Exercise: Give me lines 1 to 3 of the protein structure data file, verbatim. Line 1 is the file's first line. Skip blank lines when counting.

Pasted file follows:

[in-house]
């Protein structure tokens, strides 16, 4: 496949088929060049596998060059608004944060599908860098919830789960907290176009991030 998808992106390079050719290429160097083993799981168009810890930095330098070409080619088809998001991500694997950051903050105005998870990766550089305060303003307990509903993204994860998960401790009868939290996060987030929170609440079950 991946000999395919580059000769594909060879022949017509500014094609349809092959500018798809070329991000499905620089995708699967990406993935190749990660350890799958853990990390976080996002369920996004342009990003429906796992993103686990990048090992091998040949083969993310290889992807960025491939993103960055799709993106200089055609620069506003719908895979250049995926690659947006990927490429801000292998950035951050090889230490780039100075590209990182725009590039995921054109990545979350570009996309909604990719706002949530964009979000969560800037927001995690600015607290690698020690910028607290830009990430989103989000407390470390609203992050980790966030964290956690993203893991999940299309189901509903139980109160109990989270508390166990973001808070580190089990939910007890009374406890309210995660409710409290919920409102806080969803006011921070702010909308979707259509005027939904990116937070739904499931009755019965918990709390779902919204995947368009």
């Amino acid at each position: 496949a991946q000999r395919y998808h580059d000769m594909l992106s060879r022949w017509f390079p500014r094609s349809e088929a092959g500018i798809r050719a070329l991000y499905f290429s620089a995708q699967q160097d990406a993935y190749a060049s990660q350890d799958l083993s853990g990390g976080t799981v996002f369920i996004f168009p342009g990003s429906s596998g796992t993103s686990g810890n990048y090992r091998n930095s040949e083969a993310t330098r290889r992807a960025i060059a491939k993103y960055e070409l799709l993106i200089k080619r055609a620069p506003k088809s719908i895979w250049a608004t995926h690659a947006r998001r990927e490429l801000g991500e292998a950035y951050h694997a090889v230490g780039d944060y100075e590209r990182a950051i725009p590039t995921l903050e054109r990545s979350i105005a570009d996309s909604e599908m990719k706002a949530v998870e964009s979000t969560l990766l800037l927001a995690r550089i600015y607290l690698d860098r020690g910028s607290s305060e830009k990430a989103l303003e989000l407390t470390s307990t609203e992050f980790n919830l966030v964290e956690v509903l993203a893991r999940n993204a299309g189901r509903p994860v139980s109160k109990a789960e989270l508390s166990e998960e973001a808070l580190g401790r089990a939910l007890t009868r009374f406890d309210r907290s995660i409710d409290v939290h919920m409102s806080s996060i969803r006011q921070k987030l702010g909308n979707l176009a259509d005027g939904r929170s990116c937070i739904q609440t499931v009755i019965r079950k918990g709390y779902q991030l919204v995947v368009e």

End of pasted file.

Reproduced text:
[in-house]
């Protein structure tokens, strides 16, 4: 496949088929060049596998060059608004944060599908860098919830789960907290176009991030 998808992106390079050719290429160097083993799981168009810890930095330098070409080619088809998001991500694997950051903050105005998870990766550089305060303003307990509903993204994860998960401790009868939290996060987030929170609440079950 991946000999395919580059000769594909060879022949017509500014094609349809092959500018798809070329991000499905620089995708699967990406993935190749990660350890799958853990990390976080996002369920996004342009990003429906796992993103686990990048090992091998040949083969993310290889992807960025491939993103960055799709993106200089055609620069506003719908895979250049995926690659947006990927490429801000292998950035951050090889230490780039100075590209990182725009590039995921054109990545979350570009996309909604990719706002949530964009979000969560800037927001995690600015607290690698020690910028607290830009990430989103989000407390470390609203992050980790966030964290956690993203893991999940299309189901509903139980109160109990989270508390166990973001808070580190089990939910007890009374406890309210995660409710409290919920409102806080969803006011921070702010909308979707259509005027939904990116937070739904499931009755019965918990709390779902919204995947368009």
């Amino acid at each position: 496949a991946q000999r395919y998808h580059d000769m594909l992106s060879r022949w017509f390079p500014r094609s349809e088929a092959g500018i798809r050719a070329l991000y499905f290429s620089a995708q699967q160097d990406a993935y190749a060049s990660q350890d799958l083993s853990g990390g976080t799981v996002f369920i996004f168009p342009g990003s429906s596998g796992t993103s686990g810890n990048y090992r091998n930095s040949e083969a993310t330098r290889r992807a960025i060059a491939k993103y960055e070409l799709l993106i200089k080619r055609a620069p506003k088809s719908i895979w250049a608004t995926h690659a947006r998001r990927e490429l801000g991500e292998a950035y951050h694997a090889v230490g780039d944060y100075e590209r990182a950051i725009p590039t995921l903050e054109r990545s979350i105005a570009d996309s909604e599908m990719k706002a949530v998870e964009s979000t969560l990766l800037l927001a995690r550089i600015y607290l690698d860098r020690g910028s607290s305060e830009k990430a989103l303003e989000l407390t470390s307990t609203e992050f980790n919830l966030v964290e956690v509903l993203a893991r999940n993204a299309g189901r509903p994860v139980s109160k109990a789960e989270l508390s166990e998960e973001a808070l580190g401790r089990a939910l007890t009868r009374f406890d309210r907290s995660i409710d409290v939290h919920m409102s806080s996060i969803r006011q921070k987030l702010g909308n979707l176009a259509d005027g939904r929170s990116c937070i739904q609440t499931v009755i019965r079950k918990g709390y779902q991030l919204v995947v368009e």